BW on the Birch Hill Forest 21Jan2020

Text of Bev Wigney’s post on Annapolis Royal & Area – Environment & Ecology (Public Facebook Group), Jan 21, 2020.

My comments regarding the BIRCH HILL FOREST — as just submitted on the HPMV comment submission site. If it seems that I’m being a little harsh – well, yes, I am. Having seen how they respond to these comments (as seen in FOIPOPs of submitted comments), I will make use of the *opportunity* to say just what I think:

ONE:: – According to the Habitat Conservation Strategy for Southwest Nova Scotia (SWNS) Conservation Value Index (CVI) the largest part of this stand has a CVI ranking of “HIGH” and another large part of it as “MODERATE”. The CVI was developed to identify sites within the SWNS bioregion that have the highest conservation value in terms of priority habitat attributes and priority species. Why would you wish to do a Shelterwood cut (two-stage clearcut) on a forest that has a CVI of “HIGH”?

TWO:: – What is the point of this “shelterwood” harvest prescription? A shelterwood is generally used to help establish a young forest. This ALREADY IS an established hardwood forest – predominantly SUGAR MAPLE – that is still young, but well on its way to eventually becoming a VALUABLE HARDWOOD FOREST. Why would you go in and start hacking away at this forest? Is your intention to get rid of the Sugar Maple and turn the whole forest into a pine or spruce plantation? That would be a major mistake. This is a high, dry location — the perfect site for an upland, shade tolerant, hardwood forest like the one that is already growing there. It would be a ridiculously lousy site for conifers — otherwise there would be some growing there – and there are very few. What does that tell you?

THREE:: – We’ve been out to see this forest – the hardwood all seem PERFECTLY FINE – they are doing well, but are too immature to harvest for lumber. They will need at least another couple of decades to reach that size, or to be suitable as Sugar Maple tapping trees. There are almost NO CONIFERS in this forest, so there is NO reason to be going into it to remove them. Working in this forest will just cause damage to the soil – rutting and compaction – and likely damage the trees. Sugar Maple are very susceptible to infection after damage – and damage will undoubtedly occur when large equipment is driven in to cut and extract the majority of the trees as you plan to do. In other words, SOMEONE’S BAD IDEA.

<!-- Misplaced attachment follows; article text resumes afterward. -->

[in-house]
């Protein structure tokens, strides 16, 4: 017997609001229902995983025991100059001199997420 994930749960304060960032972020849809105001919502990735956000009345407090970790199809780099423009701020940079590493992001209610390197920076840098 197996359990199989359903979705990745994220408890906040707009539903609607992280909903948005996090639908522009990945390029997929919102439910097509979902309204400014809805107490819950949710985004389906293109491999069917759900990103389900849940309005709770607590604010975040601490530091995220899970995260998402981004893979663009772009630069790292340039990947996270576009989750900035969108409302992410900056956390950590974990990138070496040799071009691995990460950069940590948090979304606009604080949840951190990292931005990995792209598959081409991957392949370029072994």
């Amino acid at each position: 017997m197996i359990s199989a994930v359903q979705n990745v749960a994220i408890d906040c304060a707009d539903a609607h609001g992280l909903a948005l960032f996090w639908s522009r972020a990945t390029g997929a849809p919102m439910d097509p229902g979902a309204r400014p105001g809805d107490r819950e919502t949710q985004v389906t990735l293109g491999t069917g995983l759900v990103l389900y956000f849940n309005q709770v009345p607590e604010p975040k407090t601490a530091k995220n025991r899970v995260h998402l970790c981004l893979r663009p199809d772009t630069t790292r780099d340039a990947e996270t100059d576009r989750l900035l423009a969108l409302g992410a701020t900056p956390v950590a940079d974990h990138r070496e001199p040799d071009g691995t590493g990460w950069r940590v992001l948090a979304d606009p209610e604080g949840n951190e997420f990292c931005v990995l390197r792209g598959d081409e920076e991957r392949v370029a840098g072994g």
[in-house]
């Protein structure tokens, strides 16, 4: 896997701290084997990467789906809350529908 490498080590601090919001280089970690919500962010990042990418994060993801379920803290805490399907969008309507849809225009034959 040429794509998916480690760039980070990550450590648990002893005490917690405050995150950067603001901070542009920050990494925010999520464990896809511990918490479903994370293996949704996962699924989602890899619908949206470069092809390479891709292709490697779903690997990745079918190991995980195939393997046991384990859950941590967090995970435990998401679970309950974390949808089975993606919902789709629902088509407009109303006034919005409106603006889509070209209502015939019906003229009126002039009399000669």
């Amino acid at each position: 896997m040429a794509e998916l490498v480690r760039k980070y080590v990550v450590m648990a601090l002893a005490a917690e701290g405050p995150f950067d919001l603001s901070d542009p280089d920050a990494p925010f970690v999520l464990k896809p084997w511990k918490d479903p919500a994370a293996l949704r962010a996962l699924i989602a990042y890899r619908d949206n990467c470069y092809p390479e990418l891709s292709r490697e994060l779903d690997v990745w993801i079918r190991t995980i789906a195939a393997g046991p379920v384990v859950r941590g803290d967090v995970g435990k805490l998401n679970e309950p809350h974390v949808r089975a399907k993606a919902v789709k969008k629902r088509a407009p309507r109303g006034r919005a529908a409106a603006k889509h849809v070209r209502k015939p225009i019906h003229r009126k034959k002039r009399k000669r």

FOUR: – This healthy, young hardwood stand, located high on a hill, overlooks many hectares of former forest which has all been hacked down in previous clear cuts. Is the goal of this harvest to remove the LAST VESTIGES OF RECOGNIZABLE FOREST between Bridgetown and Roxbury and turn it into one huge, uninterrupted chopped up eyesore? Because, once this forest is gone, all that will be left will be clear-cut slash and suckered regeneration for the next 20 or 30 years. All of the forest habitat for wildlife will be GONE from several hundred hectares — and for what? Biomass? Firewood? People around here are SHOCKED by what’s been done in the area surrounding Paradise Lake and Roxbury. Many used to hike or go x-country skiing up to Roxbury Ghost Town in winter and now it’s just a big mess of slash and no forest. This is a DISGRACEFUL ABUSE of the recreational values of this area.

FIVE:: – With so much hardwood having been SCALPED off of the Crown land forests in our area, we are running low on proper habitat for so many of the bird species that nest in shade tolerant hardwood forests. Further, a forest like this, located high on a hill in the midst of a SEA OF CLEAR CUTS – is just the kind of forest that provides extremely valuable nesting trees for raptors, and for all of the migratory bird species that nest at various levels in the canopy, as well as for deciduous forest ground nesters. Creating a major disturbance in this forest will DESTROY ALREADY DIMINISHING SUITABLE HABITAT for those species of birds.